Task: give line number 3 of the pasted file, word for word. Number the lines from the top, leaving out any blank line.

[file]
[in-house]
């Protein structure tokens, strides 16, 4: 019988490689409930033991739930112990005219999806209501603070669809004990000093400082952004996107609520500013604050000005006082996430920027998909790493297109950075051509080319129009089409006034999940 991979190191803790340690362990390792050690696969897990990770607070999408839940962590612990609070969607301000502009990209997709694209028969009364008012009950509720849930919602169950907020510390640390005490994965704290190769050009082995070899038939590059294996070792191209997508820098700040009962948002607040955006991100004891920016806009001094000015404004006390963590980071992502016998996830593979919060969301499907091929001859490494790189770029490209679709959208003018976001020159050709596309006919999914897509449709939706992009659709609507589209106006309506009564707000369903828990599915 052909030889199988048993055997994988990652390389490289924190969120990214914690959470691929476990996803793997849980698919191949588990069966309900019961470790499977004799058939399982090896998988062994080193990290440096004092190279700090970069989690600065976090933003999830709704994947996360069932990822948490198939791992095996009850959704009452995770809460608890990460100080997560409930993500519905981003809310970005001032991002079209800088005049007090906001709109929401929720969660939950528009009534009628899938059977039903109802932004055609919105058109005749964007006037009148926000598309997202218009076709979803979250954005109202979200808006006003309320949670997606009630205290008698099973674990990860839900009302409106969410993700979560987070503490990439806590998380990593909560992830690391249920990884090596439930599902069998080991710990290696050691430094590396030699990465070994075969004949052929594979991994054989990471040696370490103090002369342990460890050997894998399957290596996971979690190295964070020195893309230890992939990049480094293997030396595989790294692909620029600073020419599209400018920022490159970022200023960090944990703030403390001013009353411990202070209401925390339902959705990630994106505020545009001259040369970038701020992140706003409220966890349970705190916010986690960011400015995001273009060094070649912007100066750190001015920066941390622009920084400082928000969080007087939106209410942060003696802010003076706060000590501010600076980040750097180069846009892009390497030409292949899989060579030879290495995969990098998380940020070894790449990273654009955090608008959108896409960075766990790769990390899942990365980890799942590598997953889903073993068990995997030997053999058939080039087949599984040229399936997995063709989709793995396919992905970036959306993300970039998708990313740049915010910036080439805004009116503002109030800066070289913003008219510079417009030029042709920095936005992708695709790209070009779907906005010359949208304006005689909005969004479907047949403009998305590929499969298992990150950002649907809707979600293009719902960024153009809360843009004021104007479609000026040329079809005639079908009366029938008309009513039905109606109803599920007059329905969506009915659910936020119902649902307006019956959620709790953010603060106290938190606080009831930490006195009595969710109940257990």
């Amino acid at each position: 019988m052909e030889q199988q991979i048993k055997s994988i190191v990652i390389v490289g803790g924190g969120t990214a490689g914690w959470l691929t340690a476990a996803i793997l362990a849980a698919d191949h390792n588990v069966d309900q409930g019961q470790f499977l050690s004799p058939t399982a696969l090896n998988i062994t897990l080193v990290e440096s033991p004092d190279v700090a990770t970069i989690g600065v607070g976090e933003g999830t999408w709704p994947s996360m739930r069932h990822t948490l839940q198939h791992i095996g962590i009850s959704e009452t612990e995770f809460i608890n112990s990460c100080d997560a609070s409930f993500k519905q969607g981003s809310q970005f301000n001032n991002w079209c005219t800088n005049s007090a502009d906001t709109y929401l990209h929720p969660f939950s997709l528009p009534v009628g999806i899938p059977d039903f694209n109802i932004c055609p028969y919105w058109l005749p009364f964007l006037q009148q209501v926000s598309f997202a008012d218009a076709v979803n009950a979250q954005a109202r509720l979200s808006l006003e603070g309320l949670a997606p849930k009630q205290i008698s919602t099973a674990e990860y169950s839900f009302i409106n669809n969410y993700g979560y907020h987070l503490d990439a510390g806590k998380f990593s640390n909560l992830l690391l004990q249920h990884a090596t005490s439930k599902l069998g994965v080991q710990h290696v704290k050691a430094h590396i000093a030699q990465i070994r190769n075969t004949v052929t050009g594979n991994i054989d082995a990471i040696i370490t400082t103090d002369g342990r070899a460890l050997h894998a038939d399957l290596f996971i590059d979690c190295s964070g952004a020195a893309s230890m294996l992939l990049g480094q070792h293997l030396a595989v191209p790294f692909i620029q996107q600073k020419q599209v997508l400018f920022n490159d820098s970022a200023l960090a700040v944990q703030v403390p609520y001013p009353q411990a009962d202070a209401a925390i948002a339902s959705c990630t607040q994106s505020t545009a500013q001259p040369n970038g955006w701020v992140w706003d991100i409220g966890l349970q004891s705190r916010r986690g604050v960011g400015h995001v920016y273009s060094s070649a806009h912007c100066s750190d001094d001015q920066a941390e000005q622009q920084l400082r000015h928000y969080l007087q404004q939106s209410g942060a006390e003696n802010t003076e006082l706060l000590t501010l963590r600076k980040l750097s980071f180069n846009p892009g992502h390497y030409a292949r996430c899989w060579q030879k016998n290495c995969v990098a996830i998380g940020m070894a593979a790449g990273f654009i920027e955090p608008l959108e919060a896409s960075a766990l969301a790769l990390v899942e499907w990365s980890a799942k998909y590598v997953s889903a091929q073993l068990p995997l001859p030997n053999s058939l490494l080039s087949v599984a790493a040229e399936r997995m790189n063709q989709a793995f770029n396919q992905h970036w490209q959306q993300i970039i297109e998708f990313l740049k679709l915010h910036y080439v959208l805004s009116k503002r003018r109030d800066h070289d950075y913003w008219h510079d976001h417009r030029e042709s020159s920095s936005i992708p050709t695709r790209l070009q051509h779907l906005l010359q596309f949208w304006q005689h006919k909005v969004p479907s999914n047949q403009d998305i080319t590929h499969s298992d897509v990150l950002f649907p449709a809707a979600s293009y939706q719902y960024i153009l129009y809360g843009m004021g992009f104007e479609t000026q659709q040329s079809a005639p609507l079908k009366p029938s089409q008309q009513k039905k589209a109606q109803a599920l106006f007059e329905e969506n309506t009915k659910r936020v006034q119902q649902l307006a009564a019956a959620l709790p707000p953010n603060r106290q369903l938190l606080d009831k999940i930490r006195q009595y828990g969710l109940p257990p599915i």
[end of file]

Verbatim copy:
């Amino acid at each position: 019988m052909e030889q199988q991979i048993k055997s994988i190191v990652i390389v490289g803790g924190g969120t990214a490689g914690w959470l691929t340690a476990a996803i793997l362990a849980a698919d191949h390792n588990v069966d309900q409930g019961q470790f499977l050690s004799p058939t399982a696969l090896n998988i062994t897990l080193v990290e440096s033991p004092d190279v700090a990770t970069i989690g600065v607070g976090e933003g999830t999408w709704p994947s996360m739930r069932h990822t948490l839940q198939h791992i095996g962590i009850s959704e009452t612990e995770f809460i608890n112990s990460c100080d997560a609070s409930f993500k519905q969607g981003s809310q970005f301000n001032n991002w079209c005219t800088n005049s007090a502009d906001t709109y929401l990209h929720p969660f939950s997709l528009p009534v009628g999806i899938p059977d039903f694209n109802i932004c055609p028969y919105w058109l005749p009364f964007l006037q009148q209501v926000s598309f997202a008012d218009a076709v979803n009950a979250q954005a109202r509720l979200s808006l006003e603070g309320l949670a997606p849930k009630q205290i008698s919602t099973a674990e990860y169950s839900f009302i409106n669809n969410y993700g979560y907020h987070l503490d990439a510390g806590k998380f990593s640390n909560l992830l690391l004990q249920h990884a090596t005490s439930k599902l069998g994965v080991q710990h290696v704290k050691a430094h590396i000093a030699q990465i070994r190769n075969t004949v052929t050009g594979n991994i054989d082995a990471i040696i370490t400082t103090d002369g342990r070899a460890l050997h894998a038939d399957l290596f996971i590059d979690c190295s964070g952004a020195a893309s230890m294996l992939l990049g480094q070792h293997l030396a595989v191209p790294f692909i620029q996107q600073k020419q599209v997508l400018f920022n490159d820098s970022a200023l960090a700040v944990q703030v403390p609520y001013p009353q411990a009962d202070a209401a925390i948002a339902s959705c990630t607040q994106s505020t545009a500013q001259p040369n970038g955006w701020v992140w706003d991100i409220g966890l349970q004891s705190r916010r986690g604050v960011g400015h995001v920016y273009s060094s070649a806009h912007c100066s750190d001094d001015q920066a941390e000005q622009q920084l400082r000015h928000y969080l007087q404004q939106s209410g942060a006390e003696n802010t003076e006082l706060l000590t501010l963590r600076k980040l750097s980071f180069n846009p892009g992502h390497y030409a292949r996430c899989w060579q030879k016998n290495c995969v990098a996830i998380g940020m070894a593979a790449g990273f654009i920027e955090p608008l959108e919060a896409s960075a766990l969301a790769l990390v899942e499907w990365s980890a799942k998909y590598v997953s889903a091929q073993l068990p995997l001859p030997n053999s058939l490494l080039s087949v599984a790493a040229e399936r997995m790189n063709q989709a793995f770029n396919q992905h970036w490209q959306q993300i970039i297109e998708f990313l740049k679709l915010h910036y080439v959208l805004s009116k503002r003018r109030d800066h070289d950075y913003w008219h510079d976001h417009r030029e042709s020159s920095s936005i992708p050709t695709r790209l070009q051509h779907l906005l010359q596309f949208w304006q005689h006919k909005v969004p479907s999914n047949q403009d998305i080319t590929h499969s298992d897509v990150l950002f649907p449709a809707a979600s293009y939706q719902y960024i153009l129009y809360g843009m004021g992009f104007e479609t000026q659709q040329s079809a005639p609507l079908k009366p029938s089409q008309q009513k039905k589209a109606q109803a599920l106006f007059e329905e969506n309506t009915k659910r936020v006034q119902q649902l307006a009564a019956a959620l709790p707000p953010n603060r106290q369903l938190l606080d009831k999940i930490r006195q009595y828990g969710l109940p257990p599915i």